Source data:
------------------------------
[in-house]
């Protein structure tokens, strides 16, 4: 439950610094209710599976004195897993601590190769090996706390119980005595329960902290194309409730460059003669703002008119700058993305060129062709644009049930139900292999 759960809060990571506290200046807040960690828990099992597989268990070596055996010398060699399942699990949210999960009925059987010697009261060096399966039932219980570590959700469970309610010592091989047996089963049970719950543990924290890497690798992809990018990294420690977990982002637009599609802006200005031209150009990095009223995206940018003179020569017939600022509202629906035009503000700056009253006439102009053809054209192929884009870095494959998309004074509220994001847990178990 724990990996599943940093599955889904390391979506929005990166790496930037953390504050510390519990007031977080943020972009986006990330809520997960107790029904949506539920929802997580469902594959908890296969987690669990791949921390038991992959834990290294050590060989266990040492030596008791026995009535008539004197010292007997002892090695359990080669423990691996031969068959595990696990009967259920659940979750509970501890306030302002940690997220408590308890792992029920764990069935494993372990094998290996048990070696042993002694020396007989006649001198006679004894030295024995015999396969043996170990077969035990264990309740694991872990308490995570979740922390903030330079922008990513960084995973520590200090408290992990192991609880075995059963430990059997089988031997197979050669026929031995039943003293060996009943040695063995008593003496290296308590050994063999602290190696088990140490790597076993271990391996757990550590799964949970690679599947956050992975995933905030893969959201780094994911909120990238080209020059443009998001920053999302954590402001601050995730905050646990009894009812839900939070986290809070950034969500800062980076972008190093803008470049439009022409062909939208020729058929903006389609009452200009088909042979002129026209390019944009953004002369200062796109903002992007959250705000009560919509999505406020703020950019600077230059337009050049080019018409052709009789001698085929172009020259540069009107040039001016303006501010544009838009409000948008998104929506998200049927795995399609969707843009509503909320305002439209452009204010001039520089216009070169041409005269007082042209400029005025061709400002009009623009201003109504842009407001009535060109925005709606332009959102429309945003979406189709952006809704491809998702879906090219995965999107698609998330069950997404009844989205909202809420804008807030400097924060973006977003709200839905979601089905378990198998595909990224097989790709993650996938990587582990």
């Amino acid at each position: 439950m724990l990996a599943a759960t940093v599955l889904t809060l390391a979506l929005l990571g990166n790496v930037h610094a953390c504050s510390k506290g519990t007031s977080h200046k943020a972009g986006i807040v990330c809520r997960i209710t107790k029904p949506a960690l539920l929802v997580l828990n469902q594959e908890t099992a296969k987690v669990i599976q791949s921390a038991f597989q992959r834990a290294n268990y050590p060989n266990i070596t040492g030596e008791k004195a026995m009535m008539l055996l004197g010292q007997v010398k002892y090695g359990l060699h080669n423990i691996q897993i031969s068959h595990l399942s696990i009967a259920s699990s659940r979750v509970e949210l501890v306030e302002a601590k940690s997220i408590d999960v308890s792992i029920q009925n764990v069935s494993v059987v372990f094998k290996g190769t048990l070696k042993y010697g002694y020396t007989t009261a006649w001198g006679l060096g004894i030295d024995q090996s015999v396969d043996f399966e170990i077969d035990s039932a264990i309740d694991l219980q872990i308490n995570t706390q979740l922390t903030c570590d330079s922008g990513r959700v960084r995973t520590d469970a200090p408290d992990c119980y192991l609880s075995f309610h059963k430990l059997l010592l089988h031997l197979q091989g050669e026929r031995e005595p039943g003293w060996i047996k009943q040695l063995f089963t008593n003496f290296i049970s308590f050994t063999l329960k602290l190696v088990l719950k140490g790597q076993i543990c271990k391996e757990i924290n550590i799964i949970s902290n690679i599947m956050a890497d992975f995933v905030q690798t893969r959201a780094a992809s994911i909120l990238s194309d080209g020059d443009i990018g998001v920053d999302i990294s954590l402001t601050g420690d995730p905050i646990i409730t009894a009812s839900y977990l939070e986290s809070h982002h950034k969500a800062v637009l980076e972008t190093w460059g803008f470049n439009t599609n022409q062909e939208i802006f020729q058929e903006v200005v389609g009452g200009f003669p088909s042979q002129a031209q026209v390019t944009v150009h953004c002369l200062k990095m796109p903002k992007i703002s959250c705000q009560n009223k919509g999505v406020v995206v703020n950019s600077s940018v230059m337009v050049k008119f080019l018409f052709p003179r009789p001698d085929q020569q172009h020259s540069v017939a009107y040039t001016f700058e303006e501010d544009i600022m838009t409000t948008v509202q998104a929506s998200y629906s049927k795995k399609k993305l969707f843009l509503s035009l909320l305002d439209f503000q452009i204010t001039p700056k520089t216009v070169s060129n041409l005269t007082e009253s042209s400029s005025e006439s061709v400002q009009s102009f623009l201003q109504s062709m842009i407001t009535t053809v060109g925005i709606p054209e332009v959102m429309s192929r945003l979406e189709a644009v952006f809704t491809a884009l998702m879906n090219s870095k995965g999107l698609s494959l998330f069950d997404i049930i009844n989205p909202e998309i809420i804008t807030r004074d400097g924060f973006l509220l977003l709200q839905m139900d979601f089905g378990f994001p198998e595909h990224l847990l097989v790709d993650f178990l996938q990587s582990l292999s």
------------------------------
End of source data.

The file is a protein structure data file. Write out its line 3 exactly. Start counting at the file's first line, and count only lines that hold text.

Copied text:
């Amino acid at each position: 439950m724990l990996a599943a759960t940093v599955l889904t809060l390391a979506l929005l990571g990166n790496v930037h610094a953390c504050s510390k506290g519990t007031s977080h200046k943020a972009g986006i807040v990330c809520r997960i209710t107790k029904p949506a960690l539920l929802v997580l828990n469902q594959e908890t099992a296969k987690v669990i599976q791949s921390a038991f597989q992959r834990a290294n268990y050590p060989n266990i070596t040492g030596e008791k004195a026995m009535m008539l055996l004197g010292q007997v010398k002892y090695g359990l060699h080669n423990i691996q897993i031969s068959h595990l399942s696990i009967a259920s699990s659940r979750v509970e949210l501890v306030e302002a601590k940690s997220i408590d999960v308890s792992i029920q009925n764990v069935s494993v059987v372990f094998k290996g190769t048990l070696k042993y010697g002694y020396t007989t009261a006649w001198g006679l060096g004894i030295d024995q090996s015999v396969d043996f399966e170990i077969d035990s039932a264990i309740d694991l219980q872990i308490n995570t706390q979740l922390t903030c570590d330079s922008g990513r959700v960084r995973t520590d469970a200090p408290d992990c119980y192991l609880s075995f309610h059963k430990l059997l010592l089988h031997l197979q091989g050669e026929r031995e005595p039943g003293w060996i047996k009943q040695l063995f089963t008593n003496f290296i049970s308590f050994t063999l329960k602290l190696v088990l719950k140490g790597q076993i543990c271990k391996e757990i924290n550590i799964i949970s902290n690679i599947m956050a890497d992975f995933v905030q690798t893969r959201a780094a992809s994911i909120l990238s194309d080209g020059d443009i990018g998001v920053d999302i990294s954590l402001t601050g420690d995730p905050i646990i409730t009894a009812s839900y977990l939070e986290s809070h982002h950034k969500a800062v637009l980076e972008t190093w460059g803008f470049n439009t599609n022409q062909e939208i802006f020729q058929e903006v200005v389609g009452g200009f003669p088909s042979q002129a031209q026209v390019t944009v150009h953004c002369l200062k990095m796109p903002k992007i703002s959250c705000q009560n009223k919509g999505v406020v995206v703020n950019s600077s940018v230059m337009v050049k008119f080019l018409f052709p003179r009789p001698d085929q020569q172009h020259s540069v017939a009107y040039t001016f700058e303006e501010d544009i600022m838009t409000t948008v509202q998104a929506s998200y629906s049927k795995k399609k993305l969707f843009l509503s035009l909320l305002d439209f503000q452009i204010t001039p700056k520089t216009v070169s060129n041409l005269t007082e009253s042209s400029s005025e006439s061709v400002q009009s102009f623009l201003q109504s062709m842009i407001t009535t053809v060109g925005i709606p054209e332009v959102m429309s192929r945003l979406e189709a644009v952006f809704t491809a884009l998702m879906n090219s870095k995965g999107l698609s494959l998330f069950d997404i049930i009844n989205p909202e998309i809420i804008t807030r004074d400097g924060f973006l509220l977003l709200q839905m139900d979601f089905g378990f994001p198998e595909h990224l847990l097989v790709d993650f178990l996938q990587s582990l292999s």